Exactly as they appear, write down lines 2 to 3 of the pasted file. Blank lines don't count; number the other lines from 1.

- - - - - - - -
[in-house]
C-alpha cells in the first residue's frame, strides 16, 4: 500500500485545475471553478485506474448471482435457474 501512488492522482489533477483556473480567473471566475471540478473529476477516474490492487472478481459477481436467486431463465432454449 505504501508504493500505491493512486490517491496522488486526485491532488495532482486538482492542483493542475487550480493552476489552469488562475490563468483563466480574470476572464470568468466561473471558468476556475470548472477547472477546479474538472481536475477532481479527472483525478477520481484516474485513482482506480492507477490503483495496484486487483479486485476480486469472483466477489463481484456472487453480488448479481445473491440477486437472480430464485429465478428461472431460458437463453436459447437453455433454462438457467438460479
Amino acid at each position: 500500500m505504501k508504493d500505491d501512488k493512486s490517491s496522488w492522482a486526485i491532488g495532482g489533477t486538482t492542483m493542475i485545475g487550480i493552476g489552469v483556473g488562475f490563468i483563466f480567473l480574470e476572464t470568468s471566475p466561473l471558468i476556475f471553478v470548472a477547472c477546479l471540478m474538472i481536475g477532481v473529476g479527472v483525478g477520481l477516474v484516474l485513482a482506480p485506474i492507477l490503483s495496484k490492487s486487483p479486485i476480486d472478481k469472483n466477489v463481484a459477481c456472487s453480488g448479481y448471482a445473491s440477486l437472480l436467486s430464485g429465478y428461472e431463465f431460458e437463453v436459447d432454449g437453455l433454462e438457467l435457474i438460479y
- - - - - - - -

C-alpha cells in the first residue's frame, strides 16, 4: 500500500485545475471553478485506474448471482435457474 501512488492522482489533477483556473480567473471566475471540478473529476477516474490492487472478481459477481436467486431463465432454449 505504501508504493500505491493512486490517491496522488486526485491532488495532482486538482492542483493542475487550480493552476489552469488562475490563468483563466480574470476572464470568468466561473471558468476556475470548472477547472477546479474538472481536475477532481479527472483525478477520481484516474485513482482506480492507477490503483495496484486487483479486485476480486469472483466477489463481484456472487453480488448479481445473491440477486437472480430464485429465478428461472431460458437463453436459447437453455433454462438457467438460479
Amino acid at each position: 500500500m505504501k508504493d500505491d501512488k493512486s490517491s496522488w492522482a486526485i491532488g495532482g489533477t486538482t492542483m493542475i485545475g487550480i493552476g489552469v483556473g488562475f490563468i483563466f480567473l480574470e476572464t470568468s471566475p466561473l471558468i476556475f471553478v470548472a477547472c477546479l471540478m474538472i481536475g477532481v473529476g479527472v483525478g477520481l477516474v484516474l485513482a482506480p485506474i492507477l490503483s495496484k490492487s486487483p479486485i476480486d472478481k469472483n466477489v463481484a459477481c456472487s453480488g448479481y448471482a445473491s440477486l437472480l436467486s430464485g429465478y428461472e431463465f431460458e437463453v436459447d432454449g437453455l433454462e438457467l435457474i438460479y